And then from the other side of the city, in this particular year, came a second procession. Coming down from the Mount of Olives came another man, riding into Jerusalem like Pilate, but not on a horse accompanied by heavily armoured soldiers and cavalry. This, of course, was Jesus. And we often refer to this event as the triumphal entry of Jesus into Jerusalem, coming to be heralded by the people as King and Messiah. Two triumphal entries into the city.
So – a choice – which procession to go and see? Which triumphal entry to go and join and cheer and get caught up in? Except the triumphal entry of Jesus was, in fact, never intended by Jesus to be anything of the sort, certainly not a triumphal entry of the sort made by Pilate and his soldiers. Jesus rides in without any grand ceremony – he rides in on a donkey, just one of the people. And the manner of his entry is really anti-triumphant. Certainly the people rejoiced and cheered, welcoming him as one who came in the name of the Lord. But the manner of his entry was a profound theological and political statement.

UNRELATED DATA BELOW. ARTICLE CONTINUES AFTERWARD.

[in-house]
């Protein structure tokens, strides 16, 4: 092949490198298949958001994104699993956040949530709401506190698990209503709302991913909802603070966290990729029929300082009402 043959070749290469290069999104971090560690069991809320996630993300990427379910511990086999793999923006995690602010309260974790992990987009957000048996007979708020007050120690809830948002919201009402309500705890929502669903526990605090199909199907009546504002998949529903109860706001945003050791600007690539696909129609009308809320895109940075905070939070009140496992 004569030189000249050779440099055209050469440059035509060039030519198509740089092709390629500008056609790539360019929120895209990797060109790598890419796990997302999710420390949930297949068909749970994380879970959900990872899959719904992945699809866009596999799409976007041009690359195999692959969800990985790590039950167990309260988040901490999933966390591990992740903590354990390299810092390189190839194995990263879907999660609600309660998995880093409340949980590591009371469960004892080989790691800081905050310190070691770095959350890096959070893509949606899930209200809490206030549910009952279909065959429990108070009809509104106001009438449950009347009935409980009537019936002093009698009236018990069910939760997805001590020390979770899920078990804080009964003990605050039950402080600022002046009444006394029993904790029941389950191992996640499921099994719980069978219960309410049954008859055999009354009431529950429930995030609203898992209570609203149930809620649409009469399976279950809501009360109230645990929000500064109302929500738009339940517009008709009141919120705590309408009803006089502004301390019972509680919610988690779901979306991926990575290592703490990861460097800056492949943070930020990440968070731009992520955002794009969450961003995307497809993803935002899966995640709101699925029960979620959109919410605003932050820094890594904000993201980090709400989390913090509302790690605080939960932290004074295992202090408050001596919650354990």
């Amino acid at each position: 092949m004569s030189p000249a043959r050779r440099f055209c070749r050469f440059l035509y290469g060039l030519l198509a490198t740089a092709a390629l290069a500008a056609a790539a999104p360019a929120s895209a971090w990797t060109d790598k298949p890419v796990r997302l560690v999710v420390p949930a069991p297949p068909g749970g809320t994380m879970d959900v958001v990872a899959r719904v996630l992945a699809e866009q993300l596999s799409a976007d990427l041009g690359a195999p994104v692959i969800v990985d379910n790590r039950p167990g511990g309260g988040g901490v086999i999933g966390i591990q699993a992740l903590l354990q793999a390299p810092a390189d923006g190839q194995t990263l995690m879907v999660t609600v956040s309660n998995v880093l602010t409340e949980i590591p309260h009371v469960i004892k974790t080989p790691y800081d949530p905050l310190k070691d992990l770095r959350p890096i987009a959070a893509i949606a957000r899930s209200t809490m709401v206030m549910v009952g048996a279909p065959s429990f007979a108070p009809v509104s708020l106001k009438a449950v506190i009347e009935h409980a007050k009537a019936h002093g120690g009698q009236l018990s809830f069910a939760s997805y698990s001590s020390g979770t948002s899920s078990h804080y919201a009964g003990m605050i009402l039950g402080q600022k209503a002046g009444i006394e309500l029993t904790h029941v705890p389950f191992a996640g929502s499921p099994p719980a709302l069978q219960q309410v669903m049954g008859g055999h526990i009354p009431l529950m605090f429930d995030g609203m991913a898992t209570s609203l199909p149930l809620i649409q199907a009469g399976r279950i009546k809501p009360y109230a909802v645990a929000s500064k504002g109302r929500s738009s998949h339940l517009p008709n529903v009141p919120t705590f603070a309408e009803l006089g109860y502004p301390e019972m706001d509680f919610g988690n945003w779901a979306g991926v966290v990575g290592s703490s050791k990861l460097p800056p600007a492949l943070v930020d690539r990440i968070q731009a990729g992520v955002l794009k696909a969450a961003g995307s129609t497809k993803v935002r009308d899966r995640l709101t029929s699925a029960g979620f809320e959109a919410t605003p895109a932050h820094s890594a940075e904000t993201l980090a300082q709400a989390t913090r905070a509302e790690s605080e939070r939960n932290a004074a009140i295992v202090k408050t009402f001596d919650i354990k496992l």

It was believed, from a prophecy in Zechariah, that the Messiah would appear on the Mount of Olives, which is from where Jesus came. It was Zechariah who also prophesied about the coming king, who would come with salvation, humble and riding on a donkey. No wonder people greeted Jesus the way they did.
But Jesus was also making a very deliberate political statement to highlight the opposing values of God, and of the emperor who claimed to be God. The opposing values of the God of peace who demanded justice for all and who stood by the poor and under-privileged, against the values shown by the Roman hierarchy, with its God-emperor, of greed and oppression and brutality and who crucified those who stood against them.
This was a deliberately engineered confrontation between Jesus and the Roman Empire. Jesus knew full well what the response of the authorities would be – both the Roman authorities, and the Jewish leaders who were desperate to keep the peace. And far from triumphal in the sense that Pilate’s procession was triumphal, this procession ends not with a crown of gold but a crown of thorns.